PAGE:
If a written complaint is acknowledged by the complainant to be inaccurate when questioned by a District Court judge, wouldn't it be suborning perjury for a prosecuting attorney to ask and allow the same complainant to testify otherwise before an Appellate Court?
Country relating to Question: United States
State (if USA): Virginia
Thank you for your question.Arguably, yes, this could be suborning perjury. The facts would have to be very specific. Following your example, the questioning attorney would have to wrongfully induce the plaintiff to commit this perjury, and the statement would have to infact be perjurious. The Testimony could not be an opinion statement and would have to be actual false testimony.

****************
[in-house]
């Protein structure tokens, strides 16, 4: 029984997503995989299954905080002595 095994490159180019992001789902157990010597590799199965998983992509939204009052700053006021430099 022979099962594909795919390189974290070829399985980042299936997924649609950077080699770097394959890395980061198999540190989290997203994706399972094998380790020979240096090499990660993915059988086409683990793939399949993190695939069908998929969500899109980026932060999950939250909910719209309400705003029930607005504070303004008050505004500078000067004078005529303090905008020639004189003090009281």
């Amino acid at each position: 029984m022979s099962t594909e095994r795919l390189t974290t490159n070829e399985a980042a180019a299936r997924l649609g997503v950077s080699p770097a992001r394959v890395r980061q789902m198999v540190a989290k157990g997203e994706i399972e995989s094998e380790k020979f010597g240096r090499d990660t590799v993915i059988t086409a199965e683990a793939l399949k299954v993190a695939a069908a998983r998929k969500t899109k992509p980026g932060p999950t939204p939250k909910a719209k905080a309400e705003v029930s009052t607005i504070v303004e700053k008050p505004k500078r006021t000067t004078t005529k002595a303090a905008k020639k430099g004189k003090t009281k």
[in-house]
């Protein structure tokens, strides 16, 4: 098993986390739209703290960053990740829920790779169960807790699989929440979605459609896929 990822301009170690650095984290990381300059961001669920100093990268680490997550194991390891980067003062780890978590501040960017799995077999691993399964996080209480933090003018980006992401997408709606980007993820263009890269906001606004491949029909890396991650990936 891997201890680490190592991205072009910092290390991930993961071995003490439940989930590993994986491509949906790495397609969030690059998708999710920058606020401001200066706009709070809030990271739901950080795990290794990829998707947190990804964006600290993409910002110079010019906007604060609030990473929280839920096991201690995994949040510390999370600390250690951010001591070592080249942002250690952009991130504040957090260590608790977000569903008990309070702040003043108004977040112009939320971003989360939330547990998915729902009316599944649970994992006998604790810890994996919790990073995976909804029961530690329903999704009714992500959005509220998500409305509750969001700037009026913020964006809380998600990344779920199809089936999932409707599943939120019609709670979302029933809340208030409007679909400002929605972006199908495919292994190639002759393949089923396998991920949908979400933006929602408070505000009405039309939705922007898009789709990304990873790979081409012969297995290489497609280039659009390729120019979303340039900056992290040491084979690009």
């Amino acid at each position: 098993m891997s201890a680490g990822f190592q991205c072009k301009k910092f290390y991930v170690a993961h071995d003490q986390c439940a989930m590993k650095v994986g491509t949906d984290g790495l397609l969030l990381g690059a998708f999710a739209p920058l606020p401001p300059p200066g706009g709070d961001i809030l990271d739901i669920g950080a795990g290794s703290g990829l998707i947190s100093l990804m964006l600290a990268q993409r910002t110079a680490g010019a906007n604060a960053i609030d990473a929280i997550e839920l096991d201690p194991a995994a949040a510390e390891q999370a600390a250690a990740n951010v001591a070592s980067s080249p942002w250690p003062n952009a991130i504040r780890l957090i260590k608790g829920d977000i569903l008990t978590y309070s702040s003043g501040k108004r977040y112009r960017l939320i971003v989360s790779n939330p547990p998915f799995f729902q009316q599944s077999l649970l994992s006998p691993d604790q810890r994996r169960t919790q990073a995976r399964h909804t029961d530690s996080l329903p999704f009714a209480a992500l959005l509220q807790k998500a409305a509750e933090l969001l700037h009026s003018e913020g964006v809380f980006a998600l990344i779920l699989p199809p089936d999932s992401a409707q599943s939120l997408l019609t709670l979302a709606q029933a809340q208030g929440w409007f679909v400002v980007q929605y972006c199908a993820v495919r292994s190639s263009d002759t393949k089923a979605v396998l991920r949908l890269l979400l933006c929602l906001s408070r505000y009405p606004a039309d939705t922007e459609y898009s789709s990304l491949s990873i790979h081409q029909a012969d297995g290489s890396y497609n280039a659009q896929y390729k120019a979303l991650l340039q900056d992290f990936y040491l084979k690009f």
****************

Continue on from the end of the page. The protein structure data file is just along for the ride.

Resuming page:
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Original complaint: "She threw the glass of beer on me and the glass hit my head."
Initial proceedings: Judge asked if that was what happened and she said that it was written for her and she was nervous, but that the glass did not hit her.
Appeals: Judge asked her (and she was represented by a prosecuting attorney) if the written statement was factual and she replied that it was and indicated the center of her forehead as the location where the glass had made impact.
btw... the judicial system is anything but just...
I very much agree with you on that last sentiment, today particularly.One of the statements must be perjurious unless her recollection happened to change about the event in between testimonies. Your question was regarding suborning perjury, and that would only have happened if the second statement was false, and the attorney persuaded her to make that false testimony, knowing the statement would be false.
General practice experience in many areas of law
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